WSJ Op-ed on State Courts and Daubert:

As noted previously, my op-ed on this topic appeared in the Wall Street Journal Saturday. Since there is no free link, I'm reprinting it below, with permission.

Rule of Law Quackspertise By David E. Bernstein 30 September 2006 The Wall Street Journal A9

A recent decision by a New York court is a stark reminder that, despite far-reaching reforms, junk science still plagues American courtrooms.

The case, Nonnon v. City of New York, involves a group of plaintiffs claiming that exposure to toxic substances in New York City's Pelham Bay landfill caused their cancers. They presented no study to the trial court showing that any substance found in the landfill causes their types of cancer; and the testimony of their expert witnesses was speculative and based on a single methodologically deficient study. When one of these experts was challenged, he "persisted in providing insufficient information about his methods and incomplete information about his analysis," wrote two judges of the intermediate-level appellate division. His conclusions were at odds with the conclusion of the city's expert, who used "explicit, detailed, generally accepted methods."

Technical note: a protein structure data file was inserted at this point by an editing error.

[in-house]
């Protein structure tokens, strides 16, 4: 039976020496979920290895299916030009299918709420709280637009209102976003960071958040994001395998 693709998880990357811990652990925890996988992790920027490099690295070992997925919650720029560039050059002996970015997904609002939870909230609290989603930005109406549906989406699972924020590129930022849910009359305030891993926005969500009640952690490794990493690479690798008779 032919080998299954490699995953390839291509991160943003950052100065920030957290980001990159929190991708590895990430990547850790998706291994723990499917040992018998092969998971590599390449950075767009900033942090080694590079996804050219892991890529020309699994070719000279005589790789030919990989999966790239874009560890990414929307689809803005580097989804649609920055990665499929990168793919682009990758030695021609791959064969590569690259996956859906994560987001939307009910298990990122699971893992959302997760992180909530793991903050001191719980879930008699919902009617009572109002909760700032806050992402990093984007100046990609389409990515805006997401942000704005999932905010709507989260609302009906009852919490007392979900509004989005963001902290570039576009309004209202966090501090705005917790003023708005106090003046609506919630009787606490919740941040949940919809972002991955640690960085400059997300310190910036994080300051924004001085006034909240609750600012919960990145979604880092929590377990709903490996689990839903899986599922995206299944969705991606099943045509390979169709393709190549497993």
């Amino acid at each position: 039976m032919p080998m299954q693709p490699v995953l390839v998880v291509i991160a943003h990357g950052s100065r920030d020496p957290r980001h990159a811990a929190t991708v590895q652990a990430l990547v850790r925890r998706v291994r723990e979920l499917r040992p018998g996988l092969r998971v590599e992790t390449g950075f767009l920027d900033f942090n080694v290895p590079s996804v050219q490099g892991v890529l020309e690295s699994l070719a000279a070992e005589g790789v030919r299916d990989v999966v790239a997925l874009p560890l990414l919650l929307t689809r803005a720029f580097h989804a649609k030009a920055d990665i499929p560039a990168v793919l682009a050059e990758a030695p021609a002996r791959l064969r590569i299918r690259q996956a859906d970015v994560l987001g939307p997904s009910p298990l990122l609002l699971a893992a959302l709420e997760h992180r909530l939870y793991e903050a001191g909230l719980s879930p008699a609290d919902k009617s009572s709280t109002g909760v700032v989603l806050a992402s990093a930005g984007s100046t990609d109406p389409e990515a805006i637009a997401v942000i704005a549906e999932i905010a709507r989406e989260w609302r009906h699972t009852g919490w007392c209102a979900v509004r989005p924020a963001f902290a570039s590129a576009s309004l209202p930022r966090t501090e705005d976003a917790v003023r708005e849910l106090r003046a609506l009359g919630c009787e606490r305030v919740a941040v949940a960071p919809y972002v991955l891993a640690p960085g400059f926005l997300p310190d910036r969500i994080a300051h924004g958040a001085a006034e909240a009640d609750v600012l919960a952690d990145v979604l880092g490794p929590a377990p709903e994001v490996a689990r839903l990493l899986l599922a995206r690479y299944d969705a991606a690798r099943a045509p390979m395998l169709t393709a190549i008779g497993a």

Should the trial judge have approved this dodgy testimony? The two judges quoted above said no, but were outvoted by three colleagues in June. New York has a rule for excluding unsound scientific evidence, but the majority troika refused to apply it — on the question-begging grounds that it would deprive plaintiffs "suffering the ill effects . . . of environmental contaminants" from obtaining compensation.

The outcome would likely have been different had the suit been brought in federal court. That's because cases based on the sorts of "quackspertise" that once led to multimillion dollar payouts for trial lawyers — claims that breast implants cause immune-system disease, power lines cause leukemia, vaccines cause autism, and the like — now routinely get dismissed before trial. The reason is a strict reliability test for expert testimony first announced by the U.S. Supreme Court in the 1993 case of Daubert v. Merrell Dow Pharmaceuticals. But Daubert's reliability test, codified in Federal Rule of Evidence 702, only governs federal trials.

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